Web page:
If you would rather address your dog’s ear infection through natural home remedies, talk to your veterinarian first, to make sure the method you try will be safe for your dog’s health. It would be best if you have a medical professional show you how to apply the remedy in the safest manner possible. And never use a Q-tip. It could cause severe damage such as a perforated eardrum. Ouch!
You have several options for natural home treatments. Here are just a few to consider.
1. Apple Cider Vinegar
Apple cider vinegar contains powerful acids that can both clean your dog’s ears and also kill bacteria and yeast that might be causing an infection. However, it’s very important that you avoid this home remedy if your dog’s ears are already bright red. The reason is that apple cider vinegar will be too painful. If your dog’s ear infection hasn’t reached that stage yet, I recommend mixing equal parts vinegar and water in a glass and squirting a small amount into the ear canal. You can also soak a cotton ball in the mixture to clean the dog’s ear flap.9
This is a plant with powerful antibacterial properties. You should be able to find it at a nearby health store. Mix the flowers and leaves into a jar, soak them in olive oil, and add a couple of cloves of chopped garlic. Cover the jar with a lid and let sit for two weeks, keeping it at room temperature. Then, strain the oil and use a dropper to apply to the ear canal. Soak a cotton ball in the mixture and clean the ear flaps.10
This plant helps fight fungal infections. Mix a teaspoon of calendula tincture (again, you should be able to find it at a health food store), a half a teaspoon of sea salt and a cup of warm – not hot – water in a glass. Then use a syringe to put 10 drops in each ear, taking care not to put the syringe in the ear canal.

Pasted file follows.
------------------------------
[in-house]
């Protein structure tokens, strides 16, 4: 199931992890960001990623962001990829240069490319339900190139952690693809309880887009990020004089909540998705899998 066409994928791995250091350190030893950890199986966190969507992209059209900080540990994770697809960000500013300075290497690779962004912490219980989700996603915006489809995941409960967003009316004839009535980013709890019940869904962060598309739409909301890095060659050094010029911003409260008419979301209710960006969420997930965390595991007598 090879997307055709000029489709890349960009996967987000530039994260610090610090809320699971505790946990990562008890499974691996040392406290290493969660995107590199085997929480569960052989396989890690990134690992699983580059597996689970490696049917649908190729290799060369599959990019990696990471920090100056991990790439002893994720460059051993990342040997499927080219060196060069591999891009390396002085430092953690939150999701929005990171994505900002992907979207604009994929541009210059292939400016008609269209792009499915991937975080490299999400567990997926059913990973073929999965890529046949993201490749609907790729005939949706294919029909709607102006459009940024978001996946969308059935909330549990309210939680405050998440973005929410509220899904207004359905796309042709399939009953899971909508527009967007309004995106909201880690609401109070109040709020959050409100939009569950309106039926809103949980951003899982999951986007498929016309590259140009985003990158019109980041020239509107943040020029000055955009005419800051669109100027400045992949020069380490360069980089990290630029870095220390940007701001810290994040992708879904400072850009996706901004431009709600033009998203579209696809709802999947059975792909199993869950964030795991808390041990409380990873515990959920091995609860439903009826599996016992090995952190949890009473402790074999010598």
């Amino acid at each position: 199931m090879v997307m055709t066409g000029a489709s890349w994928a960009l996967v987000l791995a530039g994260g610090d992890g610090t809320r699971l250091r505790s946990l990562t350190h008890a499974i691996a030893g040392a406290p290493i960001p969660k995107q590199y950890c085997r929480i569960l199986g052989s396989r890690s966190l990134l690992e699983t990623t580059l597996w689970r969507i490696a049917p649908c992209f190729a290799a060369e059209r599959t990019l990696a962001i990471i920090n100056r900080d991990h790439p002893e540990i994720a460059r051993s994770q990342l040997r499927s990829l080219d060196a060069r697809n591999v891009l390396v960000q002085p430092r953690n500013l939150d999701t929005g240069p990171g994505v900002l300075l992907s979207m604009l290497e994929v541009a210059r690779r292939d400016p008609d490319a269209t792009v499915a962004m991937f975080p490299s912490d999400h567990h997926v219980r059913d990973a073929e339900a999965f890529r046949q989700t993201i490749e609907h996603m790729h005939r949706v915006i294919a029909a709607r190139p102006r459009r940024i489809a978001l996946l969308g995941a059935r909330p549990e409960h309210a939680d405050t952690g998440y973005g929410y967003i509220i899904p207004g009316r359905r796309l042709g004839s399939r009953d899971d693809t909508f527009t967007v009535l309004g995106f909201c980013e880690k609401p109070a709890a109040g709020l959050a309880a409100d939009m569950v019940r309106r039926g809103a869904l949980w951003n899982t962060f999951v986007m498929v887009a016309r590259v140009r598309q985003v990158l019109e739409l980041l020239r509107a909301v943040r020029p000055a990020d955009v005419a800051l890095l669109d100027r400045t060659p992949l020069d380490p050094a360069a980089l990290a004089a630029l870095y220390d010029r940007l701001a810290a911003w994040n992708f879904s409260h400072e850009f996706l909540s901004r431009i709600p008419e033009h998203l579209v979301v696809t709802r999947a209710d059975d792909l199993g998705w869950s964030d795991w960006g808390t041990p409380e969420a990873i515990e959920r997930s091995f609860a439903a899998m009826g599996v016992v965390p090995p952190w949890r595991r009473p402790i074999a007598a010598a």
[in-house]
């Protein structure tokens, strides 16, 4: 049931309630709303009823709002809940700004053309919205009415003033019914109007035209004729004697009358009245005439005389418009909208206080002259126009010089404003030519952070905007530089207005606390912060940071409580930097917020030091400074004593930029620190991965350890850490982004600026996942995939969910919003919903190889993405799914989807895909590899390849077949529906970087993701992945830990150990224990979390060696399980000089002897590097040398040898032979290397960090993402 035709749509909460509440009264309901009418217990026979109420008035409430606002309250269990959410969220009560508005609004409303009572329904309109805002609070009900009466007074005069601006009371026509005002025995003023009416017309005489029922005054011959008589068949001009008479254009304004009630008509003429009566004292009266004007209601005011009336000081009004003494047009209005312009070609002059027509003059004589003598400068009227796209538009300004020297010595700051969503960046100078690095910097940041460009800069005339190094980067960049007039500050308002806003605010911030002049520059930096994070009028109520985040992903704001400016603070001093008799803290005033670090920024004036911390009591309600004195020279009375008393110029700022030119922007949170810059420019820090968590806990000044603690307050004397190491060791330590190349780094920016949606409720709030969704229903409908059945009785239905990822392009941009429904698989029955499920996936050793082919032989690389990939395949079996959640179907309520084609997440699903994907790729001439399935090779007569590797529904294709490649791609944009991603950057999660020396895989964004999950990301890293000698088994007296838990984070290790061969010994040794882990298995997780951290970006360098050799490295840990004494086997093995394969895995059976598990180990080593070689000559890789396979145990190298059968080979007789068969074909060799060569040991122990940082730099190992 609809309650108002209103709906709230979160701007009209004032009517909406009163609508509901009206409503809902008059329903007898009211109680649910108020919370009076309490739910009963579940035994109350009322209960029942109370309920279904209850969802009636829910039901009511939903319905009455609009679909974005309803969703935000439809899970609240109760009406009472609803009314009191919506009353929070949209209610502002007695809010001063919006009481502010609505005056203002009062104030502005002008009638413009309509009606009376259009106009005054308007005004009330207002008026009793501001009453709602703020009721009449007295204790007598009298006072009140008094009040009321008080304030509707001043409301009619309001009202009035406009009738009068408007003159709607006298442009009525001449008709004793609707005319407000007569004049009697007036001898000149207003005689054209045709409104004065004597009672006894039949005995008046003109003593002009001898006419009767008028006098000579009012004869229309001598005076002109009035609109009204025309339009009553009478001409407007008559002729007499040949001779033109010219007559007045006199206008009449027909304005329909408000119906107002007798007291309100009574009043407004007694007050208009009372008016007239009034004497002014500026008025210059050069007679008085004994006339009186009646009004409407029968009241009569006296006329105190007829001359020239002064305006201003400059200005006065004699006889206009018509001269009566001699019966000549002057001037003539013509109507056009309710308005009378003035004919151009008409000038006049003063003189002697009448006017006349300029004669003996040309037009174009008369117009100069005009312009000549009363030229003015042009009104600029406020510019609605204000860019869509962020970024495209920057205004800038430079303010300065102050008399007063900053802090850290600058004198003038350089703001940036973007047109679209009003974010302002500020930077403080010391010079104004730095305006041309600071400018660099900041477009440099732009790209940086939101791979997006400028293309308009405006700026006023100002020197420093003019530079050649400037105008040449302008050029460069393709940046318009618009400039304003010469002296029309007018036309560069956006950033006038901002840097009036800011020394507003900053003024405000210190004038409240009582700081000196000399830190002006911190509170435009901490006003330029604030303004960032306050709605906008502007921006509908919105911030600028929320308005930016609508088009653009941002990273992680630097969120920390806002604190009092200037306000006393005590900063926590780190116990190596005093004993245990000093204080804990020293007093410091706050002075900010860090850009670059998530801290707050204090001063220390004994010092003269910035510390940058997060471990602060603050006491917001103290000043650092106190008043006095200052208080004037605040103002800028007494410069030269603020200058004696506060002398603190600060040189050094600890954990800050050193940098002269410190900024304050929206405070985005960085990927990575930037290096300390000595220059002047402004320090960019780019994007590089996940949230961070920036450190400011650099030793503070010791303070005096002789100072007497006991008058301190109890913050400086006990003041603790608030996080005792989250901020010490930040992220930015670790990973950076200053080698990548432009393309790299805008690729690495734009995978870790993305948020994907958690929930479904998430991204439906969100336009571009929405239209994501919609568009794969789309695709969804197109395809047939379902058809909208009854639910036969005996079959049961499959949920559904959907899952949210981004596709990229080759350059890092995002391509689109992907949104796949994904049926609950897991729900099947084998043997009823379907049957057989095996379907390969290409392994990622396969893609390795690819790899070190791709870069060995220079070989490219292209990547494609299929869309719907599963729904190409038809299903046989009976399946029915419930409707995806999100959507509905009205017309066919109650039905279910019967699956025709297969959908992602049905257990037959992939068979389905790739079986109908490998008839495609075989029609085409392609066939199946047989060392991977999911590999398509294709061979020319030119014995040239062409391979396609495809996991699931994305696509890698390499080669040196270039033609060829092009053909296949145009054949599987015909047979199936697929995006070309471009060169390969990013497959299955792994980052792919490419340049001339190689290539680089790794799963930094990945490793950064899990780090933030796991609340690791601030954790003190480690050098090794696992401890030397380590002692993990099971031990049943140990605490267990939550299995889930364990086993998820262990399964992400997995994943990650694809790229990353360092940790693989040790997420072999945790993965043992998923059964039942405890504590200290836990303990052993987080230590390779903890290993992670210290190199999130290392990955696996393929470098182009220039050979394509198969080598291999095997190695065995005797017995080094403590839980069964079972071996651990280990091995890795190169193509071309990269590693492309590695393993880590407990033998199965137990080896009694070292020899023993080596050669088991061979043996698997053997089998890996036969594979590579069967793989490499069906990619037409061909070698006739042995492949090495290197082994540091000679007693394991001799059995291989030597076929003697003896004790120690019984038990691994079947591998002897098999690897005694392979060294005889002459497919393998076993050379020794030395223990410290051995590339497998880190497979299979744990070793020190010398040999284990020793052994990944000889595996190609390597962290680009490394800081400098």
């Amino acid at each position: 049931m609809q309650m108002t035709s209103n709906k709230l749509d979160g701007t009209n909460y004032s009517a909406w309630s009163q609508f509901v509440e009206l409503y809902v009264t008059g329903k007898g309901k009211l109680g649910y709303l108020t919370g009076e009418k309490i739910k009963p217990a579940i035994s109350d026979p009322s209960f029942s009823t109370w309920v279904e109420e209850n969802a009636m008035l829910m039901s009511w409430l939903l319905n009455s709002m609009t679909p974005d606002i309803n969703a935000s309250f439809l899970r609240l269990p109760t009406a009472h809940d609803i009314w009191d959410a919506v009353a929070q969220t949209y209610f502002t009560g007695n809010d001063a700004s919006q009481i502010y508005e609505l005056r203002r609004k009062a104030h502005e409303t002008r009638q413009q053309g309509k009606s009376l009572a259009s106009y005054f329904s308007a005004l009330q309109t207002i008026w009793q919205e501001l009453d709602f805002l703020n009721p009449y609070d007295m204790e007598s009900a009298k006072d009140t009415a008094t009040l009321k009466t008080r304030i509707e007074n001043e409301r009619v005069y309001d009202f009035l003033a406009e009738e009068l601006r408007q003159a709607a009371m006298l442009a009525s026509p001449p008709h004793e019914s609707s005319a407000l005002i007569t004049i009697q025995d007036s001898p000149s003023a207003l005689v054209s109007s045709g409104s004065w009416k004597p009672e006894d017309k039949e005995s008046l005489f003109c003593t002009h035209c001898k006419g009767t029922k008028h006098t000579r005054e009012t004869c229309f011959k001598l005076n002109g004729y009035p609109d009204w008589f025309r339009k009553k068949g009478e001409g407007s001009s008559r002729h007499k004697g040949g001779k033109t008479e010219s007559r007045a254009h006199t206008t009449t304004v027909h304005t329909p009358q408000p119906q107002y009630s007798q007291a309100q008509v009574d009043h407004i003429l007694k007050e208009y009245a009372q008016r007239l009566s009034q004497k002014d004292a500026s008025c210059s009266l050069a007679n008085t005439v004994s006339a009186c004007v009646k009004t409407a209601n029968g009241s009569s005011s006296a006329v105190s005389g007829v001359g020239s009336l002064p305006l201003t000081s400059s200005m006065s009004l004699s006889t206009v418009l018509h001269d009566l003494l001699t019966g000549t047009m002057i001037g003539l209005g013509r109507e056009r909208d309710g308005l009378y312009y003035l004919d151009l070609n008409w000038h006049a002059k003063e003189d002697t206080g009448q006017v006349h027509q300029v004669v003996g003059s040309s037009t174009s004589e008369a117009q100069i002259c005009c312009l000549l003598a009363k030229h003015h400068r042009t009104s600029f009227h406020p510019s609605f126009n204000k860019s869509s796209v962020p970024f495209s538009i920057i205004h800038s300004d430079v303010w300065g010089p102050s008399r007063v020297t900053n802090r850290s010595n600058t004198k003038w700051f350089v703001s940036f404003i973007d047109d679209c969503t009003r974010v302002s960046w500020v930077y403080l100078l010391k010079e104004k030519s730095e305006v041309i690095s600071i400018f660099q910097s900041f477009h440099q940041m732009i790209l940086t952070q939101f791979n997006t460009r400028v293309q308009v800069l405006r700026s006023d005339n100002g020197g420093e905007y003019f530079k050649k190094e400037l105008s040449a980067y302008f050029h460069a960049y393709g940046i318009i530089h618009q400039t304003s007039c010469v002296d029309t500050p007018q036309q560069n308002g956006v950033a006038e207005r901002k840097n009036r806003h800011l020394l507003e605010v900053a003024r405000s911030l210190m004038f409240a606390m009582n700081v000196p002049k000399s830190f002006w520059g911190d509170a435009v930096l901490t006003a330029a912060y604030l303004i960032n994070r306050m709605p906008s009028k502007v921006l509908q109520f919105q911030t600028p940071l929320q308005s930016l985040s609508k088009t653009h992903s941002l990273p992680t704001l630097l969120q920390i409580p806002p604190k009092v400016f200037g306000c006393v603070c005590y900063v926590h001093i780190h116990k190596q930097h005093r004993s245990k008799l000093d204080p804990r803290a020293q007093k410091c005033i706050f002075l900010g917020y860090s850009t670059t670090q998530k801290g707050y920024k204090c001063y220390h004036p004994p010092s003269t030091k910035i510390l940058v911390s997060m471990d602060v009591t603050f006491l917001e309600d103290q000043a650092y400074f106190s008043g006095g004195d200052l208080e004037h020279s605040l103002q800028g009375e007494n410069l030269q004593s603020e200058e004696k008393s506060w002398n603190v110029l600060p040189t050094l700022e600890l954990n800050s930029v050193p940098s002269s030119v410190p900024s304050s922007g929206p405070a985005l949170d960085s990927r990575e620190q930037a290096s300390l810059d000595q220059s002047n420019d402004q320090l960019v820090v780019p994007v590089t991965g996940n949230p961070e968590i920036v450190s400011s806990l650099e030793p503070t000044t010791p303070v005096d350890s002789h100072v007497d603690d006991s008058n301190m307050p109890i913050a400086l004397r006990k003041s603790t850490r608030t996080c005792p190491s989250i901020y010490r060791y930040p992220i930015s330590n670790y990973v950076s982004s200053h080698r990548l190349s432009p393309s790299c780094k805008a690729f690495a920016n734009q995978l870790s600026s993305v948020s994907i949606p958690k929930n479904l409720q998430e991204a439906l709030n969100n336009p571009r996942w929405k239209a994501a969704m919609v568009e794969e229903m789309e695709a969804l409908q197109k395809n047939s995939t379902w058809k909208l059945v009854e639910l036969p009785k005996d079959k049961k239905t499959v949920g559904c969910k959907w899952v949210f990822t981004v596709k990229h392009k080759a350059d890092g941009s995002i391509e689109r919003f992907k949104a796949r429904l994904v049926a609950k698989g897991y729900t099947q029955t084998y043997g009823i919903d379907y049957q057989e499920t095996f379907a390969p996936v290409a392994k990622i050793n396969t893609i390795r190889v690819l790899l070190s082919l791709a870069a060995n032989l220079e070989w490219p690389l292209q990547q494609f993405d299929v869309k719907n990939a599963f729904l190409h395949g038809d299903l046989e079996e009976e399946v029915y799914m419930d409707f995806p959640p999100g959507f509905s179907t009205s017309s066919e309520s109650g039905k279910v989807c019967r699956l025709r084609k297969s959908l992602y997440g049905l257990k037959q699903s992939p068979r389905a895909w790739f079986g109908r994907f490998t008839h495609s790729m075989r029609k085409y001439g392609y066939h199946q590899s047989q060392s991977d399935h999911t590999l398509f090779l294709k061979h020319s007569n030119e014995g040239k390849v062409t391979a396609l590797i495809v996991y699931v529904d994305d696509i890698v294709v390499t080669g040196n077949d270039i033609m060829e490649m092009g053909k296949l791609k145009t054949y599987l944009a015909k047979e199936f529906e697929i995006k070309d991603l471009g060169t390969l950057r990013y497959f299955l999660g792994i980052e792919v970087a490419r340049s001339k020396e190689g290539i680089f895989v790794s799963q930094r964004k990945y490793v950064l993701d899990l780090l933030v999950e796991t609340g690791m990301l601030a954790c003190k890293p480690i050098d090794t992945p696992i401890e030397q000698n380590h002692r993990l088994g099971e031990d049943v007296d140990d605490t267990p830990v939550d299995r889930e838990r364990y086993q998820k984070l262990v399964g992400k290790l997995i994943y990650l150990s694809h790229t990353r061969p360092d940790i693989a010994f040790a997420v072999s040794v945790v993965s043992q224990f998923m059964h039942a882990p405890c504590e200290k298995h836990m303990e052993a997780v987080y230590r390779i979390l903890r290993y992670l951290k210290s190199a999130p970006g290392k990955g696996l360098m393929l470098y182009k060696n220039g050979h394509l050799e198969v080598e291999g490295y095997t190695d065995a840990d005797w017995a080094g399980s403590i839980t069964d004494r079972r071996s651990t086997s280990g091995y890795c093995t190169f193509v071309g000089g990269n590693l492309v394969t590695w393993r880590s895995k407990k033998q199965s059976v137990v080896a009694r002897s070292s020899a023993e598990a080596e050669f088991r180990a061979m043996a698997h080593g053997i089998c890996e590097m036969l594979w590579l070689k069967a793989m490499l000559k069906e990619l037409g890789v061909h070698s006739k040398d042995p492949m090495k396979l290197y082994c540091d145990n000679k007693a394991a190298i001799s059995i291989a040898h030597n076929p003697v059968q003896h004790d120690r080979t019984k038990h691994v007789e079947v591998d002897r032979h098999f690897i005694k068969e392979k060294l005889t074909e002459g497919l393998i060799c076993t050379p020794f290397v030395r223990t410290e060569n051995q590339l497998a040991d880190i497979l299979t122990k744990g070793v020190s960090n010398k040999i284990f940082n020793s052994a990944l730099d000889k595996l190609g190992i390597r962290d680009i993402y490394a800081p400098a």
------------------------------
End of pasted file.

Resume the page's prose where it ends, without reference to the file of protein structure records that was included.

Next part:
Massage the ear gently and then let the dog shake his or her head. This will get the oil deep into the ear canal to promote healing.11
4. Vitamin C
Giving your dog vitamin C could help reduce ear canal inflammation while boosting the immune system at the same time. Talk to your vet to make sure that you’re giving your pet the right dosage. If you give too much, that could lead to diarrhea.12
5. Dietary Changes
One thing that could be contributing to recurring ear infections is the food you’re giving to your dog. For example, foods high in starch can cause an overgrowth of yeast in the ear canal.13 However, speak with your vet first before you make any major changes to your dog’s diet.
If you get the okay to switch food, do so gradually. Sprinkle in some of the new food with the old for the first day, then give your dog around a half-and-half mixture the next two days. Sprinkle in some of the old with the new the next day. After about five days, you should be able to exclusively give your pet the new food.14
The Bottom Line
If you have a dog, especially one with floppy ears, you have to be aware of the signs of an ear infection. If you don’t address this problem in time, ear infections in dogs can have serious side effects and your pet might suffer severe, long-term effects.
Of course, there are many different safe, natural remedies you can try in order to eliminate the problem. But again, make sure you talk to your veterinarian first to make sure the remedy you try will be right for your dog’s particular situation.
For more health tips for your pooch, keep reading here:
9 Ways To Help Your Dog Live Longer (And Healthier)
7 Surprisingly Bad Foods for Dogs (They are Toxic!)
7 Fun Dog Exercises (simple idea to get your dog to move!)